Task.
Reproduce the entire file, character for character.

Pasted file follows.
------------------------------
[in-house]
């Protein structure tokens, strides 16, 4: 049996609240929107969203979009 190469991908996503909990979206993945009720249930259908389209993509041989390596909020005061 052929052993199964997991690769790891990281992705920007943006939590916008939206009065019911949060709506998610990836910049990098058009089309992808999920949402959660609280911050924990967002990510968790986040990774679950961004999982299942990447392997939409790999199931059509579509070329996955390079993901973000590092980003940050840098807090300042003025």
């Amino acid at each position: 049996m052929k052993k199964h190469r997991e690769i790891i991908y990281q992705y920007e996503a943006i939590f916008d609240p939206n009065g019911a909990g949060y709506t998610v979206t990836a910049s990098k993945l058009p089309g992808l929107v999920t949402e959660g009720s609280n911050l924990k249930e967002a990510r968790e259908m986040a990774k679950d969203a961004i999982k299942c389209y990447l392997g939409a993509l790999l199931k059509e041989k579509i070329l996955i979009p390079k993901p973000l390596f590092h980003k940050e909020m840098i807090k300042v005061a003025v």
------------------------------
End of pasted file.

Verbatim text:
[in-house]
């Protein structure tokens, strides 16, 4: 049996609240929107969203979009 190469991908996503909990979206993945009720249930259908389209993509041989390596909020005061 052929052993199964997991690769790891990281992705920007943006939590916008939206009065019911949060709506998610990836910049990098058009089309992808999920949402959660609280911050924990967002990510968790986040990774679950961004999982299942990447392997939409790999199931059509579509070329996955390079993901973000590092980003940050840098807090300042003025």
């Amino acid at each position: 049996m052929k052993k199964h190469r997991e690769i790891i991908y990281q992705y920007e996503a943006i939590f916008d609240p939206n009065g019911a909990g949060y709506t998610v979206t990836a910049s990098k993945l058009p089309g992808l929107v999920t949402e959660g009720s609280n911050l924990k249930e967002a990510r968790e259908m986040a990774k679950d969203a961004i999982k299942c389209y990447l392997g939409a993509l790999l199931k059509e041989k579509i070329l996955i979009p390079k993901p973000l390596f590092h980003k940050e909020m840098i807090k300042v005061a003025v």